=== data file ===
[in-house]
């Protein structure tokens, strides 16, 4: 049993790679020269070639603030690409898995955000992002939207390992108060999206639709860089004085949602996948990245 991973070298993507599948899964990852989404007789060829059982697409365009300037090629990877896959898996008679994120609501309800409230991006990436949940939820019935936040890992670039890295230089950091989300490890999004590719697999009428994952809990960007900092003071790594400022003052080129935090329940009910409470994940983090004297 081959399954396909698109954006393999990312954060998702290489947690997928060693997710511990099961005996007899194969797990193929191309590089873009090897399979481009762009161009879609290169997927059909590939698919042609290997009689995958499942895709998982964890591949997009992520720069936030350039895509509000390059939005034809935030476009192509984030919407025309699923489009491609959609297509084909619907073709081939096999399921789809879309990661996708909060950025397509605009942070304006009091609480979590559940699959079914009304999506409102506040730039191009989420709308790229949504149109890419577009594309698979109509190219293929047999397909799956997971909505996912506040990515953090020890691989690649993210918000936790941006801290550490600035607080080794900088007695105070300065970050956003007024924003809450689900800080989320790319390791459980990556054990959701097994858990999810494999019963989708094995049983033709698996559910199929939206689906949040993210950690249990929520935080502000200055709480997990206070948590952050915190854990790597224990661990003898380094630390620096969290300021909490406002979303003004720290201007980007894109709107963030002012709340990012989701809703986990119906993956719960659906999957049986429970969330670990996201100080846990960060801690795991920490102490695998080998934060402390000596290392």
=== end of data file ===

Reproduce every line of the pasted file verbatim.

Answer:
[in-house]
């Protein structure tokens, strides 16, 4: 049993790679020269070639603030690409898995955000992002939207390992108060999206639709860089004085949602996948990245 991973070298993507599948899964990852989404007789060829059982697409365009300037090629990877896959898996008679994120609501309800409230991006990436949940939820019935936040890992670039890295230089950091989300490890999004590719697999009428994952809990960007900092003071790594400022003052080129935090329940009910409470994940983090004297 081959399954396909698109954006393999990312954060998702290489947690997928060693997710511990099961005996007899194969797990193929191309590089873009090897399979481009762009161009879609290169997927059909590939698919042609290997009689995958499942895709998982964890591949997009992520720069936030350039895509509000390059939005034809935030476009192509984030919407025309699923489009491609959609297509084909619907073709081939096999399921789809879309990661996708909060950025397509605009942070304006009091609480979590559940699959079914009304999506409102506040730039191009989420709308790229949504149109890419577009594309698979109509190219293929047999397909799956997971909505996912506040990515953090020890691989690649993210918000936790941006801290550490600035607080080794900088007695105070300065970050956003007024924003809450689900800080989320790319390791459980990556054990959701097994858990999810494999019963989708094995049983033709698996559910199929939206689906949040993210950690249990929520935080502000200055709480997990206070948590952050915190854990790597224990661990003898380094630390620096969290300021909490406002979303003004720290201007980007894109709107963030002012709340990012989701809703986990119906993956719960659906999957049986429970969330670990996201100080846990960060801690795991920490102490695998080998934060402390000596290392």